The Best Wherever You Go, There You Are Quotes on Mindfulness

This article is an excerpt from the Shortform book guide to "Wherever You Go, There You Are" by Jon Kabat-Zinn. Shortform has the world's best summaries and analyses of books you should be reading.

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What are the best Wherever You Go, There You Are quotes? Are you curious about mindfulness, but don’t know where to start?

Wherever You Go, There You Are by Jon Kabat-Zinn offers an introduction to mindfulness as well as practical strategies for incorporating mindfulness into your daily life. Kabat-Zinn argues that many of us exist in a constant state of distraction, either preoccupied with the past or worried about the future.

To get the main ideas of Wherever You Go, There You Are, check out these quotes below.

Wherever You Go, There You Are Quotes by Jon Kabat-Zinn

Are you curious about mindfulness but don’t know where to start? Are you trying to reinvigorate a mindfulness practice that’s feeling stale? Wherever You Go, There You Are, by Jon Kabat-Zinn, is a guide for anyone who’s interested in exploring mindfulness further, from the tentative beginner to the seasoned practitioner. 

Kabat-Zinn is a meditation teacher often credited with bringing mindfulness practice into mainstream public awareness. Wherever You Go, There You Are, which reviewers call a “must-read,” is full of Kabat-Zinn’s reflections on mindfulness and practical strategies for how to incorporate it more intentionally into your life.

Here are three quotes from Wherever You Go, There You Are to help you on your mindfulness journey.

“Mindfulness practice means that we commit fully in each moment to be present; inviting ourselves to interface with this moment in full awareness, with the intention to embody as best we can an orientation of calmness, mindfulness, and equanimity right here and right now.”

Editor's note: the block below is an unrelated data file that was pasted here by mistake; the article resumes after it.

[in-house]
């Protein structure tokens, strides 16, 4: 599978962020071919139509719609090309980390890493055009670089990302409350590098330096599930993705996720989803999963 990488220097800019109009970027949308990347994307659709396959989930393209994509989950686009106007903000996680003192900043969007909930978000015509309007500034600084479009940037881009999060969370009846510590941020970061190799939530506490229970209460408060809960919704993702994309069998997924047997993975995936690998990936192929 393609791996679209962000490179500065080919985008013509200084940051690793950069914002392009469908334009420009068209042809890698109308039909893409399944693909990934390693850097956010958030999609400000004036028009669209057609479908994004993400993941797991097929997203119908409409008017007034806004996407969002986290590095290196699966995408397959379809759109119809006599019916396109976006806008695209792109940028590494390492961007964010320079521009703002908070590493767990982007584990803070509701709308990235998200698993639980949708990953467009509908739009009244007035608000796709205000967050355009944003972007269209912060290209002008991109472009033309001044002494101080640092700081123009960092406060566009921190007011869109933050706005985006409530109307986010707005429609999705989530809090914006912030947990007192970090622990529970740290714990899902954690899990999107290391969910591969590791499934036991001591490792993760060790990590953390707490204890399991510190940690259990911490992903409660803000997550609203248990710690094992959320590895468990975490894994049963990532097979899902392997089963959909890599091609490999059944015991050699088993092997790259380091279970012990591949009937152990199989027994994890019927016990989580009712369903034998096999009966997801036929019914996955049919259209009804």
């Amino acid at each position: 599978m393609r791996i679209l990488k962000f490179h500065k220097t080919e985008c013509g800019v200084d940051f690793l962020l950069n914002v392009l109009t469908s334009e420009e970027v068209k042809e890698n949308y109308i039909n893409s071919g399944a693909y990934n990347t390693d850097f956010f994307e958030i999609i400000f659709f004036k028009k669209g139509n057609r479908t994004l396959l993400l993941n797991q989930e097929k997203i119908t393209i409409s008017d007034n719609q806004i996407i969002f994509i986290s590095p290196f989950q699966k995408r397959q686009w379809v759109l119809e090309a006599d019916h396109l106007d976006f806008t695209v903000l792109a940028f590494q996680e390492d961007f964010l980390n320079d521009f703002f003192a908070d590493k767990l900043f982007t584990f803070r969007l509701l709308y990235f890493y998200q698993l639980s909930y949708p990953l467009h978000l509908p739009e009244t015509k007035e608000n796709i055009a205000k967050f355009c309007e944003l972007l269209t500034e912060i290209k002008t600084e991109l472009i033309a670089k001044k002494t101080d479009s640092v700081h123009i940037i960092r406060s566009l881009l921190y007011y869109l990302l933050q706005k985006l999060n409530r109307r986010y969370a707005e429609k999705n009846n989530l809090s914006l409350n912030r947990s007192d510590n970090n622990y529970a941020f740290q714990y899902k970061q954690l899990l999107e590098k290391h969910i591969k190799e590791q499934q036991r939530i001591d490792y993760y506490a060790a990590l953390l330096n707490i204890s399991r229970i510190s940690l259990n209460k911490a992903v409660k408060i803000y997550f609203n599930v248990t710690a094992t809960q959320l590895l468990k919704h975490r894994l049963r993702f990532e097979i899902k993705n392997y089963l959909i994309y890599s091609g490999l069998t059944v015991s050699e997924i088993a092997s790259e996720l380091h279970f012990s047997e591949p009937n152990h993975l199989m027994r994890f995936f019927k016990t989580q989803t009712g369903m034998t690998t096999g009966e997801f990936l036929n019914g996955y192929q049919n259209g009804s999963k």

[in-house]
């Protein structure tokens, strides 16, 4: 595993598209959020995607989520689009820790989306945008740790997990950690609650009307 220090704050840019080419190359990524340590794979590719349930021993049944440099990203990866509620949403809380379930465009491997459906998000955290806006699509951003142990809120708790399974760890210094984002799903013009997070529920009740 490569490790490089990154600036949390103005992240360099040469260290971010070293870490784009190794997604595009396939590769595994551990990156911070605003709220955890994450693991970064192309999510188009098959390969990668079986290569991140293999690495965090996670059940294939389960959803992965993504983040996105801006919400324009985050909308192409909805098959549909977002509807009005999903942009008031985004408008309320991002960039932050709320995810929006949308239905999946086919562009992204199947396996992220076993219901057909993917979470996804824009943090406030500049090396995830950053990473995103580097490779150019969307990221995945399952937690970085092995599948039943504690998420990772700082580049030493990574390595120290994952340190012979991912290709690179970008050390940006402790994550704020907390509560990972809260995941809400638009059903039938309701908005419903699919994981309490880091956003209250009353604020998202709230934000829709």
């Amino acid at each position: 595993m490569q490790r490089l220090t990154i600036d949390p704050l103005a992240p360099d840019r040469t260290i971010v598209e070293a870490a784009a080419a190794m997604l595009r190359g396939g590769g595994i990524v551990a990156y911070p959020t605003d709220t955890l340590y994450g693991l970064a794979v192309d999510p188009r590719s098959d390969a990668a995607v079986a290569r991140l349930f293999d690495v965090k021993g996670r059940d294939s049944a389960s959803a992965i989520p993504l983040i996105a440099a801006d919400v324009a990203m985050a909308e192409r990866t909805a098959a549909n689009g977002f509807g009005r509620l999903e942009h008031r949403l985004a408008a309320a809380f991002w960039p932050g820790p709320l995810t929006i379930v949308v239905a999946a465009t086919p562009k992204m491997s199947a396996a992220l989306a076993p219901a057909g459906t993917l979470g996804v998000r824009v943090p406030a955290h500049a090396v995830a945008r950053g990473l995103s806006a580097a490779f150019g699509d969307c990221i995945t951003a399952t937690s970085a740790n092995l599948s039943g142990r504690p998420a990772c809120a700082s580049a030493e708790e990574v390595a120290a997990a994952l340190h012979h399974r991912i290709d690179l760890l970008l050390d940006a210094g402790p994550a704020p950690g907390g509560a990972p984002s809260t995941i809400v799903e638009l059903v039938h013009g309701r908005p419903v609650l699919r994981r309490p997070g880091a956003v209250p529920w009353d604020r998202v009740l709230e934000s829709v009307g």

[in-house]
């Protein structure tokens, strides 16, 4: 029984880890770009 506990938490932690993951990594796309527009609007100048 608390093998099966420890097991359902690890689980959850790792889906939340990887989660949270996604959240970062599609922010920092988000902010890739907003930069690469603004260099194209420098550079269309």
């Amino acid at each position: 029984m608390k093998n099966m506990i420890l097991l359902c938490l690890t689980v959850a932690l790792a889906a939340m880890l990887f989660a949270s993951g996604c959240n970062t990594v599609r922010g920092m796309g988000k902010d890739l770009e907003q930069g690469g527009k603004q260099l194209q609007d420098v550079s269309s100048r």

The language of mindfulness has become increasingly common in everyday vernacular. But what is it really?

According to Kabat-Zinn, mindfulness is the practice of noticing the present moment and observing it without judgment. Without mindfulness, he argues, many of us move through our day preoccupied with things that happened in the past, worried about things that might happen in the future, or simply caught up in the chaos of our own thoughts. By doing this, we fail to appreciate what’s happening right in front of us. 

(Shortform note: Kabat-Zinn uses the terms mindfulness and meditation interchangeably throughout the book. For the purposes of this guide, mindfulness will refer to the overarching practice of becoming aware of the present moment, while meditation will refer to structured mindfulness activities, namely the specific postures and visualizations discussed later on.)

Mindfulness is a tool to interrupt an otherwise habitual lack of awareness by offering the opportunity to pause and notice what’s going on around you and inside you. Kabat-Zinn clarifies that pausing (what he calls “non-doing”) shouldn’t be confused with doing nothing. When we do nothing, time often passes without our awareness; mindfulness, on the other hand, requires deliberate intention and awareness. We can pause when we’re standing still or in the midst of an activity. The key is paying attention to what’s happening and detaching yourself from the desire to control or change the present moment.

“Perhaps the most “spiritual” thing any of us can do is simply to look through our own eyes, see with eyes of wholeness, and act with integrity and kindness.”

This kind of openness requires vulnerability because it requires you to give up the illusion of control and trust that things will unfold as they should. (Shortform note: Some argue that vulnerability depends on trust, but in Dare to Lead, Brene Brown argues that vulnerability and trust are mutually dependent, and occur simultaneously.)

Practicing vulnerability has the additional benefit of making you more generous. As you become more generous and kind with yourself, you’ll also become more generous and kind toward others, allowing the benefits of your mindfulness practice to ripple outward.